The Four Horsemen and the Apocalypse

William Nichols

Publisher: Trafford Pages: 444 Price: (paperback) $23.99 ISBN: 9781466916616 Reviewed: September, 2012 Author Website: Visit »

This ambitious — and potentially divisive — debut novel from William Nichols can be perceived as either an allegorical telling of one man’s heroic crusade to “purge the wickedness from the nation” and create a new world order or a thinly veiled manifesto by a Christian jihadist who is contemplating the ultimate act of domestic terrorism.

Essentially religious commentary cloaked in an adeptly written apocalyptic thriller, the story revolves around Jackson Mathias More, a young man who has found salvation through God and now believes that those that “pugnaciously invite secular humanism into every social circle” and increase the idea of a Godless world need to “answer for their blasphemy.” A reoccurring — and life-changing — dream inspires Mathias to do the unthinkable: to mastermind a plan that, if successful, could change the very course of history.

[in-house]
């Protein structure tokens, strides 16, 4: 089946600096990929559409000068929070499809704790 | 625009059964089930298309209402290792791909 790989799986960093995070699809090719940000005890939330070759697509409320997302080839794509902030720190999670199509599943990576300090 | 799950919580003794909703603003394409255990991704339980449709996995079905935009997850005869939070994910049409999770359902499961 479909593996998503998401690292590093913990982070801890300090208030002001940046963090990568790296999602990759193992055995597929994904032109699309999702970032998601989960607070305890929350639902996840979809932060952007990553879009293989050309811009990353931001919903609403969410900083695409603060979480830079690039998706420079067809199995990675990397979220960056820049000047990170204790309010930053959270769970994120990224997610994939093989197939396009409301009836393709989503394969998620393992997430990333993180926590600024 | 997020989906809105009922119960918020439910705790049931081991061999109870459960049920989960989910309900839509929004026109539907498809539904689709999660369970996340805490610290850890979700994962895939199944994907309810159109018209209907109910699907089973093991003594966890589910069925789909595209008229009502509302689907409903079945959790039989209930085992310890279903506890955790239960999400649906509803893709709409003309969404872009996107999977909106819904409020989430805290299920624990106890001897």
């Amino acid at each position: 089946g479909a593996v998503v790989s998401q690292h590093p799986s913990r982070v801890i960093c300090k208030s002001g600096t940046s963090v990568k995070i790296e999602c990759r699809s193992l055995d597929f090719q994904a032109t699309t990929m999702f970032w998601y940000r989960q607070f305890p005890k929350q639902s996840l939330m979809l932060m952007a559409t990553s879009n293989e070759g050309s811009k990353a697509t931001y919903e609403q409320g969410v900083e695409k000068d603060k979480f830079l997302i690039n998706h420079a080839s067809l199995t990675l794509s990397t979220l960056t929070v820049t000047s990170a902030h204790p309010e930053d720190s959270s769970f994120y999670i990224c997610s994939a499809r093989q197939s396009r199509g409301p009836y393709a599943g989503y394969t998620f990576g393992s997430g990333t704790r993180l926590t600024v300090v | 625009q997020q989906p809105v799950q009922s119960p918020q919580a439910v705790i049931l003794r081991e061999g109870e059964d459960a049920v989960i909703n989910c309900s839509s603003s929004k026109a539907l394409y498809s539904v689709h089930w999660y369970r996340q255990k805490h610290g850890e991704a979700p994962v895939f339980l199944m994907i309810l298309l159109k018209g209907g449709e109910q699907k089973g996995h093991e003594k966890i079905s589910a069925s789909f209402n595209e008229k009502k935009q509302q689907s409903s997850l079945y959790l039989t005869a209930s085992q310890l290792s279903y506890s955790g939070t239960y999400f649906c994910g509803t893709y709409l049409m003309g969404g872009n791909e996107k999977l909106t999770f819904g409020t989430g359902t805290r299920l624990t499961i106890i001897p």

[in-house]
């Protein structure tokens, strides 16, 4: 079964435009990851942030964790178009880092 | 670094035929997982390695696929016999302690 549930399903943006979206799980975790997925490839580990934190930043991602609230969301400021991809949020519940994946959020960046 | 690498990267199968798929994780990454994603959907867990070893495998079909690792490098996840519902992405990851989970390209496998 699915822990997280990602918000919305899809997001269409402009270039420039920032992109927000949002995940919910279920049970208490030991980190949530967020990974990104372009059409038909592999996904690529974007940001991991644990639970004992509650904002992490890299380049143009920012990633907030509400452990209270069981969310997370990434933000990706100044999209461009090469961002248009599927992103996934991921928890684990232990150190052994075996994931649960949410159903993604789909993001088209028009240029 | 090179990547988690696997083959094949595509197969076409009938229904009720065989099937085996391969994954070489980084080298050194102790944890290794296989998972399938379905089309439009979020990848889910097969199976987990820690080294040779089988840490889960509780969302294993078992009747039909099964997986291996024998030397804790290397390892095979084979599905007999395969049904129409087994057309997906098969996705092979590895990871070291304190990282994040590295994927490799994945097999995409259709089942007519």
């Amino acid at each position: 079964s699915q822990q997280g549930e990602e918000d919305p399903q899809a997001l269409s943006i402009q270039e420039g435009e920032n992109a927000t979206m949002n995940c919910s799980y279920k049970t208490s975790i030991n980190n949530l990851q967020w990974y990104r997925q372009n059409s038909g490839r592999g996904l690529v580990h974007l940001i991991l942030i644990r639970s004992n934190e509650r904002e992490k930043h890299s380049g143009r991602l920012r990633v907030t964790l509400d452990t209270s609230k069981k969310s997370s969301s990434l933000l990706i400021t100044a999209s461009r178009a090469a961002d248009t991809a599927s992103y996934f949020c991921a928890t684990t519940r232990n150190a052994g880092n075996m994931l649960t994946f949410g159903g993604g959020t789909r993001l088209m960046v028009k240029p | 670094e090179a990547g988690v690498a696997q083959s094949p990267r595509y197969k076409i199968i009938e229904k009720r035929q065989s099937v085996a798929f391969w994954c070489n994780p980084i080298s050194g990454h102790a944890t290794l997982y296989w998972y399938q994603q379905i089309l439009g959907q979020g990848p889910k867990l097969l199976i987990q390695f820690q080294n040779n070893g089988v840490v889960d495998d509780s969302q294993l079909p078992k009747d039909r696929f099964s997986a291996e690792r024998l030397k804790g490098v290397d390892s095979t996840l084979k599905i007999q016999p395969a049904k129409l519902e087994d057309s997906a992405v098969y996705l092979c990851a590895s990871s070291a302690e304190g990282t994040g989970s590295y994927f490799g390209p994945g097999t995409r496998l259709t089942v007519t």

As “the Apocalypse,” Mathias secretly creates an army (the Warriors of Apocalypse) of true believers led by four of his closest friends (the Four Horsemen) and unleashes a grand-scale plot that includes shutting down and taking over Washington, D.C., imprisoning the President and most of Congress, infiltrating NORAD, and ultimately recreating an entire nation.

While the storyline certainly is well constructed, there are a number of troublesome aspects to the narrative, particularly the offensive gender and racial stereotyping. There is a conspicuous lack of female warriors, and the lone female character is a dainty, two-dimensional love interest whose only contribution is to sew a flag! And why is it that only the black character talks in slang (“Likewise, playah” ) and listens to Tupac ?

But most disconcerting is the unendearing character of Mathias, whose actions throughout seemingly go against core Christian doctrine (turning the other cheek, rejecting materialism, humility, forgiveness, etc.)

This novel is all about perception: some readers will find the allegorical message a powerful one while others will find the storyline disturbing and distasteful.

Also available in hardcover.

Author's Current Residence
Gainesville, Florida
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